Rhythm Method (75%) Withdrawal (81%) Male Condom (86%) The Pill (95%) Source: American Pregancy Association

By MARK VAGELAKOS

In a heated debate igniting partisan sentiments, contraception is the buzz word in the Capitol.

However, the constituents that the debaters represent have decided on this issue and they are in favor of it (55 percent of Americans and 58 percent of American Catholics according to the Public Institute of Health), and for good reason.

In 2011, the United States Department of Health and Human Services announced a new policy requiring employers to provide health insurance covering contraceptive services such as birth control to women without a co-pay or a deductible. A Guttmacher study found 99 percent of women in the United States rely on birth control at some point in their lives.

Health insurance companies initiated this legislation because it would be cheaper for them to pay for birth control rather than pay for unplanned pregnancies and children.

Among providing FDA approved birth control like “the pill,” patches and shots, the bill would also provide an annual “well-woman” physical, screening for the virus that causes cervical cancer and for diabetes during pregnancy, counseling on domestic violence and other services.

Even though churches are exempt from the rule and many Catholic adherents agree with the rule, many church officials, especially Catholic clergy, were angry church affiliated groups like hospitals and schools would be forced to comply. In response, President Obama announced that religious affiliated charities and universities would not have to pay for this coverage; instead the cost would be shifted to the health insurance companies.

The compromise does cause a hassle for women with these employers, but it is not a bad fix: health care is still provided while religious institutions do not have to directly infringe upon their beliefs. Yet, some still oppose the decision, claiming constitutional religious rights are being encroached upon because they have to pay for health care that indirectly provides contraceptive services.

However, the fact is, they simply are not. No religious worship is being interfered with and no one is being forced to take contraception. Rather, it compels health insurance to provide for contraception, which the Institute of Medicine has called a medical necessity opposed to a convenience “to ensure women’s health and well-being.”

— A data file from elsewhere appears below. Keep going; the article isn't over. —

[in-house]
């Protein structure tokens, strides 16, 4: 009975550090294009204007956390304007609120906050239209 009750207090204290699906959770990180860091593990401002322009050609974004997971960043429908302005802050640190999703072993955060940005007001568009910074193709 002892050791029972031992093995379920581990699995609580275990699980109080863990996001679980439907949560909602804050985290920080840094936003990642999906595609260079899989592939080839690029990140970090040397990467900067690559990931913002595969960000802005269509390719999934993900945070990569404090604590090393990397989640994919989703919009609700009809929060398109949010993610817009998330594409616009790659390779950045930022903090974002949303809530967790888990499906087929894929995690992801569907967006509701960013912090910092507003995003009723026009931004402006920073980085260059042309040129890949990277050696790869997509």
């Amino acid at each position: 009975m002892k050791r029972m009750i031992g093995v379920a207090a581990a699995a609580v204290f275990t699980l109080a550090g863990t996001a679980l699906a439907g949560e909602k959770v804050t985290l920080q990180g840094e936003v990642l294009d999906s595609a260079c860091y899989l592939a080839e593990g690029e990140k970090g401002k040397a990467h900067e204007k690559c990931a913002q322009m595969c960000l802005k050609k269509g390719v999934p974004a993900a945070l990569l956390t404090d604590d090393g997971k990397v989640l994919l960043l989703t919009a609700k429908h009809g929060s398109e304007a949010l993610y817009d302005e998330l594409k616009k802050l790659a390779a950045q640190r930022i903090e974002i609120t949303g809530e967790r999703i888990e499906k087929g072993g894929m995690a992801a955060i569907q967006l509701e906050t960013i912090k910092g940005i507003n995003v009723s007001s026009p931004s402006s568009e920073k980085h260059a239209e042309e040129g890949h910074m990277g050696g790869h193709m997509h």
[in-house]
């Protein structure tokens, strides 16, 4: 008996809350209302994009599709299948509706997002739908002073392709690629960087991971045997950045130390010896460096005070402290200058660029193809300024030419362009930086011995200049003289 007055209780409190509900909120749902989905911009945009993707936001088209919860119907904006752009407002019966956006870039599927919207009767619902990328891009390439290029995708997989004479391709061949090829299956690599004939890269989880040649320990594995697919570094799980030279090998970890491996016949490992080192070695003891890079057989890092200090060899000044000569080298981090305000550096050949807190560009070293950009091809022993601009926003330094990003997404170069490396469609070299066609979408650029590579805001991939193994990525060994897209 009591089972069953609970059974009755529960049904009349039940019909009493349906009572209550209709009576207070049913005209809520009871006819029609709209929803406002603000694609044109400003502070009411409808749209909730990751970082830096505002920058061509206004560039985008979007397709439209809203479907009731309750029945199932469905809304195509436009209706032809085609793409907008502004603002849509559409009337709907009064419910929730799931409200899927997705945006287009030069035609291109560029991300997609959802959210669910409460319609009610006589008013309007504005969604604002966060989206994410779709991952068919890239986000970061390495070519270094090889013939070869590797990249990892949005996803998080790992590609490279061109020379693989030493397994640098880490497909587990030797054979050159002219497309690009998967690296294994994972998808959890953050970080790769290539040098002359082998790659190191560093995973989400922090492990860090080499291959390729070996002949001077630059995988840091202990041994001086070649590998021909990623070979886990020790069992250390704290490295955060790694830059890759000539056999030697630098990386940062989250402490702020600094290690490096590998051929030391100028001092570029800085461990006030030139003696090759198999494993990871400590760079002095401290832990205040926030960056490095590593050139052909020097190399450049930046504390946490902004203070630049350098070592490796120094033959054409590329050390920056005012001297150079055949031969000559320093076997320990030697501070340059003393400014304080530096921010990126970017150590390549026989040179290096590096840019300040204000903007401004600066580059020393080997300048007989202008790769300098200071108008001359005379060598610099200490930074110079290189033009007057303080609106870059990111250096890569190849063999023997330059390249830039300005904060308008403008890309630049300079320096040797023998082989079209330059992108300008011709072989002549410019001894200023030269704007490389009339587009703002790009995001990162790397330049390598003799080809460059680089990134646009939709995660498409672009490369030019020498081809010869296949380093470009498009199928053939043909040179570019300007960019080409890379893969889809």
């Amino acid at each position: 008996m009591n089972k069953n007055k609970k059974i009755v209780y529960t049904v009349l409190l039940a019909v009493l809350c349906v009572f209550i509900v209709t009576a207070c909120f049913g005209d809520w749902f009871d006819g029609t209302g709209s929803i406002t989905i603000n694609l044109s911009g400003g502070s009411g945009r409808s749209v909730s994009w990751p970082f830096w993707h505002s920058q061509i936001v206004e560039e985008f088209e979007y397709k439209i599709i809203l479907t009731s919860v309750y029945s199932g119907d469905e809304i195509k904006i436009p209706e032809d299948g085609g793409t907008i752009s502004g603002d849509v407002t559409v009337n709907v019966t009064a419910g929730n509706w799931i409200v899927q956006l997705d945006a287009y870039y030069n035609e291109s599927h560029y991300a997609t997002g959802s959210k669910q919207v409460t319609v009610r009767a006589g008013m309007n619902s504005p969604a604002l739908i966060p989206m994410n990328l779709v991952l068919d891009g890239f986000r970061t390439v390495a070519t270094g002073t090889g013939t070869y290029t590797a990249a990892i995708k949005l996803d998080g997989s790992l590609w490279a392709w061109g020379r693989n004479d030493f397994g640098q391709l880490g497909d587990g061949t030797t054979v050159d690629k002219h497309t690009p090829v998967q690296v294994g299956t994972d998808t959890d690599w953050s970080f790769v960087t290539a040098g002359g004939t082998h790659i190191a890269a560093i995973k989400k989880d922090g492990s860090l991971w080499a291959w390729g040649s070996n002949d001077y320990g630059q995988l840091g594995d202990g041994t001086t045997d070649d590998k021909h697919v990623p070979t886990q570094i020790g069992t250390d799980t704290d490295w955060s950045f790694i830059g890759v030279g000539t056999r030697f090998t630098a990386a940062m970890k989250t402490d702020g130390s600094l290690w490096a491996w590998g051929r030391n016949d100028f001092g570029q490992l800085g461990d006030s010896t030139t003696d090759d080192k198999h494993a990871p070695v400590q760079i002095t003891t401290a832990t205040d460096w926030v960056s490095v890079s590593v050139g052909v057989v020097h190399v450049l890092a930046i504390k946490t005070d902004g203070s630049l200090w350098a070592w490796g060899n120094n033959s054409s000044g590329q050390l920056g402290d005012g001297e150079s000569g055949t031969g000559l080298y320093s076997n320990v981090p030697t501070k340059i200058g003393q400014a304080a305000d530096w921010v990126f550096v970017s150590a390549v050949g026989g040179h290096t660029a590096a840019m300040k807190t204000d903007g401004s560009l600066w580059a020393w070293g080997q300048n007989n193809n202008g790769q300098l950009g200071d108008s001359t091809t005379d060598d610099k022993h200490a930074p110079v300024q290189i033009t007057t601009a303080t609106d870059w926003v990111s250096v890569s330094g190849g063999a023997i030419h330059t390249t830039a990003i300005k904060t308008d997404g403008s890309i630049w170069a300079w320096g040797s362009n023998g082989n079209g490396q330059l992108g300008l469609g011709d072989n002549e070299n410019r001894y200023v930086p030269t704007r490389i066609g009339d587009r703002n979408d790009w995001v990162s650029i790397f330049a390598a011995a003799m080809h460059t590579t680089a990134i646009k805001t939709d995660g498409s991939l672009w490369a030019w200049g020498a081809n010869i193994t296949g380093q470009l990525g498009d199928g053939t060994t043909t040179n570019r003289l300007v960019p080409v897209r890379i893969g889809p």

On a broader level, America is not a theocracy. Religious institutions should not influence the public policy of America where no religion is dominant. In fact, the Supreme Court upheld this position in the 1990 decision Employment Division v. Smith, which said religious liberty does not supercede an otherwise neutral law.

Meanwhile, religious objectors ignore the rights of another group: women. It is a woman’s right to decide what to do with her body, not her employer’s. It is a two way street though, which leaves one wondering where an employer gets the right to push his religious views on others.

Instead of protecting zygotes like human beings, religious officials should be concerned for the children of unplanned pregnancies. Family planning through birth control and other contraceptive methods would reduce the number of unwanted pregnancies and thus the need for abortion and unwanted children.

Considering it costs about $190,000 to raise a child from 0-18, according to bankrate.com, along with a huge amount of time and energy, unplanned pregnancies, which account for 49 percent of overall pregnancies and 78 percent of teenage pregnancies in the U.S., (Guttmacher) create a troubling situation. Of those pregnancies, 54 percent ended in abortion.

Additionally, with most unplanned pregnancies occurring with poor women of a minority, the state ends up taking the bill for providing where parents cannot. Unplanned pregnancies cost the U.S. government $11 billion a year (Guttmacher).   It would be much more cost effective to provide birth control early rather than support later.

If families are planned, parents will be more likely to provide the time and money to raise them.

The century long fight against contraception  has produced many other troubling consequences. A separate Guttmacher study found that the United States had the lowest proportion of contraceptive use among developed countries. This leads to increased abortions and an increased transmission of sexually transmitted diseases.

Legislators need to understand the American people have already made their decision on this issue. Providing contraception will reduce the number of unplanned pregnancies and reduce the dependence of poor mothers on the government as well as reduce the number of children with unprepared parents.

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